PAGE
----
What do your senses experience when eating potato chips

  Have you ever wondered why the fish and chips eaten by the sea taste better?
  To find the answer to the question, Charles Spence, a professor of experimental psychology at Oxford University, used innovative indoor experiments to study how human taste is affected and disturbed by other senses. Professor Spence found a group of test subjects in a pub in Brighton, England, and invited them to participate in a series of experiments on eating potato chips.
  Professor Spence first put the nose clip on the testers to shield their sense of smell, and then passed over the potato chips to let them guess the taste of the chips. As a result, the responses of the testers vary. “It’s hard to tell. Is this a crispy onion-flavored potato chip?” “Potato chips taste strange, I think it should be chicken-flavored.” “I think it’s bacon-flavored.” “I think it’s cheese-onion-flavored. “One tester even felt that he was n’t eating potato chips. He said,” It ’s like eating cardboard. It ’s tasteless. “But
  when Professor Spence took off their nose clips, they immediately answered completely correctly Come out: “I know, this is beef and onion flavored potato chips!” Professor Spence said: “We always think that the taste of food is tasted and felt in the mouth. But in fact, we I think that about 75% to 95% of the tastes come from the nose. Every time you swallow, the small volatile odor in your mouth is squeezed into the back of the nasal cavity. People think that this is the taste, in fact it is Smell. It can be seen that smell is the basis of taste. ”
  Next, Professor Spence put on the earphones again to the testers so that they could only hear the crunching sound when they ate potato chips. Next, he used the number range of 1 to 100 as the crispness of potato chips, allowing people to rate the crispness of potato chips while eating. After the first round of eating and scoring, Professor Spence handed them the same potato chips and started the second round of testing. The difference in this round of testing is that Professor Spence quietly used a computer to increase the volume of high-frequency sounds in the crunch of potato chips. The results are very interesting. All the testers think that the crispness of the potato chips in the second trial has increased, and has improved a lot, the average value is 15%.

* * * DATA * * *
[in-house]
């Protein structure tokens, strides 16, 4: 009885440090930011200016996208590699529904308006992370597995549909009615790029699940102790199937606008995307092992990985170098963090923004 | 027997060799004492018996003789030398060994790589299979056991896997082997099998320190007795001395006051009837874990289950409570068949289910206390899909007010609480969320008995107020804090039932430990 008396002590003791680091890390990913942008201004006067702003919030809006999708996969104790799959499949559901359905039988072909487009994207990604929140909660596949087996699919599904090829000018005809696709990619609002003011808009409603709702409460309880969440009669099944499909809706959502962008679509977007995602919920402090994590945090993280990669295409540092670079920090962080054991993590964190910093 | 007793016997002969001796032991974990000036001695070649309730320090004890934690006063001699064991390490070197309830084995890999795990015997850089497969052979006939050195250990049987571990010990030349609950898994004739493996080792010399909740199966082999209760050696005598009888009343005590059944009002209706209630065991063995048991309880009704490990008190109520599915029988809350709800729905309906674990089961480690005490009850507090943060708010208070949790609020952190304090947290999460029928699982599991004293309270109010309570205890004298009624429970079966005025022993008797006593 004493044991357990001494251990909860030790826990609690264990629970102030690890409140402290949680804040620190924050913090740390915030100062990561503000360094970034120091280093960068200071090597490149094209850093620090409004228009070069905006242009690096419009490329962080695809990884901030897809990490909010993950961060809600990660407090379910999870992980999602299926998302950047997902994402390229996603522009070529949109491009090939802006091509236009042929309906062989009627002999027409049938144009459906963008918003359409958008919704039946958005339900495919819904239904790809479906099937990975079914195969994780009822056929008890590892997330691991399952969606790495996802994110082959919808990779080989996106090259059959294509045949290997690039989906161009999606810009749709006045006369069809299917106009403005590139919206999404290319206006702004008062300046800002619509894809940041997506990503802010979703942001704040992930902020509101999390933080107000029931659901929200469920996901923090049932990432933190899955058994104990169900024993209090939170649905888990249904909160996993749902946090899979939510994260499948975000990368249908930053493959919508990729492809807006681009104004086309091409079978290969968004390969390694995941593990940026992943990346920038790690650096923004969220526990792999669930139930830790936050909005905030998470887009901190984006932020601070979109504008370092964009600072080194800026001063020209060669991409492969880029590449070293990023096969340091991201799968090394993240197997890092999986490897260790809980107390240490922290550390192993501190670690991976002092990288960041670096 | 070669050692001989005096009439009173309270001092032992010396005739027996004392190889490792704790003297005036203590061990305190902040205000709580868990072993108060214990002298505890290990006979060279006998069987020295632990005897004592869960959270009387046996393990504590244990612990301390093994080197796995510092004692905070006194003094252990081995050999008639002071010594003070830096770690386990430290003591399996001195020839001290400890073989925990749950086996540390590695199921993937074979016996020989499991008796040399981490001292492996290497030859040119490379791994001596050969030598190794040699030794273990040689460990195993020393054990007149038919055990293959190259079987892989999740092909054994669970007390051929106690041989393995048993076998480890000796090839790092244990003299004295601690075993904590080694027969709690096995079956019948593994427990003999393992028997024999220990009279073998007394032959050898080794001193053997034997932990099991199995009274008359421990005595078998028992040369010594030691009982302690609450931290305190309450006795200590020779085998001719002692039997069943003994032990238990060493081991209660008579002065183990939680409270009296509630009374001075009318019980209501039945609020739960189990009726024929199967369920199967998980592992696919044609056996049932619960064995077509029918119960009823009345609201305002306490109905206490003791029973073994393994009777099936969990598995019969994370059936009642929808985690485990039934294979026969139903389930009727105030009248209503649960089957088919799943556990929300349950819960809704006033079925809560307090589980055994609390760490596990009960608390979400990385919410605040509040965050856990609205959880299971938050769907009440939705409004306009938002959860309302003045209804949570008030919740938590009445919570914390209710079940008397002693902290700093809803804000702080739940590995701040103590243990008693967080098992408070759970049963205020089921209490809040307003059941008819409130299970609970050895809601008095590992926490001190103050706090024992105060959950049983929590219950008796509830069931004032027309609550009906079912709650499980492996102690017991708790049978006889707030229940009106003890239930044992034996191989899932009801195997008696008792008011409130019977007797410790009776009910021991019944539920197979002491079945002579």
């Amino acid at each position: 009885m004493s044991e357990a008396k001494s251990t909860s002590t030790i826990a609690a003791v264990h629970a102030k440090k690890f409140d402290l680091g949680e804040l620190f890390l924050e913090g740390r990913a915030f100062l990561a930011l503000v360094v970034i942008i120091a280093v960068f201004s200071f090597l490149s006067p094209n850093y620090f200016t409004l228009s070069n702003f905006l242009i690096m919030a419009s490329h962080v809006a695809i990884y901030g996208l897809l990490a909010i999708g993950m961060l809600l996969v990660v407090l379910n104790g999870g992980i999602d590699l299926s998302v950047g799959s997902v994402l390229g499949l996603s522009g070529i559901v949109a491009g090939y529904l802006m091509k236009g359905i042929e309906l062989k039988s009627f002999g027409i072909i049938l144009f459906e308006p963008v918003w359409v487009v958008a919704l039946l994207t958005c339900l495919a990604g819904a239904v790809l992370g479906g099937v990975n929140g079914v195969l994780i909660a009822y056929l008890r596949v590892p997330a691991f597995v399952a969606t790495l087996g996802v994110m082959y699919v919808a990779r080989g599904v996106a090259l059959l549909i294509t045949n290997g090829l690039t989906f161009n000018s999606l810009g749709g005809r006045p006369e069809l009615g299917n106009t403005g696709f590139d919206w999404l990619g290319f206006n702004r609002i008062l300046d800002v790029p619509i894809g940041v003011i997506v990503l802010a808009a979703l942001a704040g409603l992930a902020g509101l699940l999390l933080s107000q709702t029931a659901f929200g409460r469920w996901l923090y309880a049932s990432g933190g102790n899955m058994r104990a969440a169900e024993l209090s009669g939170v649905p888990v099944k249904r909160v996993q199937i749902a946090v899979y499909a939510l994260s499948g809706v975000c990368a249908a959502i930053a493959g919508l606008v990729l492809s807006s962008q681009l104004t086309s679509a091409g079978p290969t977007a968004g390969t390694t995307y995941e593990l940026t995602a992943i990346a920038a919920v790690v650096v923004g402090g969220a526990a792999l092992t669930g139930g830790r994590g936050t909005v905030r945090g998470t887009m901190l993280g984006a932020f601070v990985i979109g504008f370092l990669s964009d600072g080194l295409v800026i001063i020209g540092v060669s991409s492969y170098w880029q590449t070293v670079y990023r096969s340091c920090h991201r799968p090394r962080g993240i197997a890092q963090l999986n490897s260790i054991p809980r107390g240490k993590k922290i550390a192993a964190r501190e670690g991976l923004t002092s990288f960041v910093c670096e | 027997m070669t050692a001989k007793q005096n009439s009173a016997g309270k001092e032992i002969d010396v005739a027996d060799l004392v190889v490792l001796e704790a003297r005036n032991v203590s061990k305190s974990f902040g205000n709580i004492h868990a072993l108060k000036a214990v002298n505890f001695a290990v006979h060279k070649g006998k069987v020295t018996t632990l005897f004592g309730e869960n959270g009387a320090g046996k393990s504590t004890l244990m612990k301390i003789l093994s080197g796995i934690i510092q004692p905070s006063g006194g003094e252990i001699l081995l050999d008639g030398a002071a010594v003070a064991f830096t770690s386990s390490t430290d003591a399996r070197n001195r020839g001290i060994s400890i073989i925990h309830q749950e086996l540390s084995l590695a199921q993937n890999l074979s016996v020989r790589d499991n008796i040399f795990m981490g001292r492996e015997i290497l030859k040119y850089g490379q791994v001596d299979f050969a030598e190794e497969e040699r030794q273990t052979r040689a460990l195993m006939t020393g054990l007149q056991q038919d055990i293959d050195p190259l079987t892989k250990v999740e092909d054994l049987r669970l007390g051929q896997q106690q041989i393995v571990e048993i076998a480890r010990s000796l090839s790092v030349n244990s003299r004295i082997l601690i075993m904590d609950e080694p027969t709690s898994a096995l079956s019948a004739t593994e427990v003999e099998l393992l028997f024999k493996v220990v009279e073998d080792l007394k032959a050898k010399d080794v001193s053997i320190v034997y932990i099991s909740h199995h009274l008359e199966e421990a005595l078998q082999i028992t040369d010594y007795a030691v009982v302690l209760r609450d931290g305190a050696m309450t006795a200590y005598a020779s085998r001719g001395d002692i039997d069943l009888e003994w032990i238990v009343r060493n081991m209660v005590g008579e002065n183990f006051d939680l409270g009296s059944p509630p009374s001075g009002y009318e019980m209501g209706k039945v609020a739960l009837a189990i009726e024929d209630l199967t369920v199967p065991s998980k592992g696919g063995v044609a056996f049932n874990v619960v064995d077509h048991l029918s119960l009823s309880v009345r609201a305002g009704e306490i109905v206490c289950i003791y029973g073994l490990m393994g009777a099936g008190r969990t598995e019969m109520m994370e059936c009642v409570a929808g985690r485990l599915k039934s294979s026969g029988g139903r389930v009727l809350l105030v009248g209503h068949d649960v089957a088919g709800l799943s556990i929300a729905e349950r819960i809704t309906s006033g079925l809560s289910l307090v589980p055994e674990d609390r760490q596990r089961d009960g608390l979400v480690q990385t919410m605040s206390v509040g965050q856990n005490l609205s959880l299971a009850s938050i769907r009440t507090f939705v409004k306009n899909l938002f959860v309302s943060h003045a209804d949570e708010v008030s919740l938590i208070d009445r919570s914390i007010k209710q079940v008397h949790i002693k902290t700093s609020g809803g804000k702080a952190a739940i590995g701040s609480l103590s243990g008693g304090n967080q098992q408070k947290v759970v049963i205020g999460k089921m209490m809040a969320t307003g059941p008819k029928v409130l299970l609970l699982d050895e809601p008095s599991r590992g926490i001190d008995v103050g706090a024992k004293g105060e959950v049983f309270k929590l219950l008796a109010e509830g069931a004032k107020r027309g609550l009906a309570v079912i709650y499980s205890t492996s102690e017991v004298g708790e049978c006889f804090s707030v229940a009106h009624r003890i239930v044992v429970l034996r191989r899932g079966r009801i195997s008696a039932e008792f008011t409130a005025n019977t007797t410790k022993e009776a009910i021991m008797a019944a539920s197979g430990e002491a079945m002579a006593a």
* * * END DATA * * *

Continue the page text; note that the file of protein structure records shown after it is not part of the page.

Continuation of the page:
Professor Spence said: “Are you surprised? The two potato chips are actually from the same package, and the crispness and freshness are exactly the same. We generally think that the teeth and mouth feel crispness, but in fact, our brain has been extracting Crunchy sounds. The amount of information in these sounds is very large and is related to what we are eating. When we chew each time, our ears hear it. It estimates the crispness of the food based on the frequency spectrum and how loud the crunching is. And freshness. This experiment shows that our enjoyment of eating potato chips will be affected by the sound we hear. ”
  If you put a potato chip in a potato chip bag that does not match its flavor, people can still eat potato chips. The actual taste of Professor Spencer conducted another visual experiment to speculate to what extent people’s views have an influence on taste. He took out the blue color bag, the most common color of cheese and onion-flavored potato chips, filled it with salted and vinegar-flavored potato chips, and handed it to the tester. The results of this experiment are also very interesting. No one actually doubted the taste of potato chips, and they all thought it was cheese and onion. Multiple testers even said: “I take it for granted that the potato chips in the blue bag must be cheese and onion.” Professor Spence said: “Our brain has formed a prejudgment as soon as it senses the packaging bag. So, what you see when you eat is very important, it can affect your taste to a great extent. ”
  Through experiments, Professor Spence made it clear that smell, hearing, and vision are all important to taste. Found answers to questions like “Why do fish and chips eat better by the sea taste better”. He said: “Our brain is constantly collecting information around us to infer the taste we think we are tasting and how much we enjoy. For example, eating fish and chips at the beach, because the sea is in front of you, You can easily make up the salty taste of the sea breeze and the sound of seagulls, so I think the fish must be fresh and the fish and chips are particularly delicious. “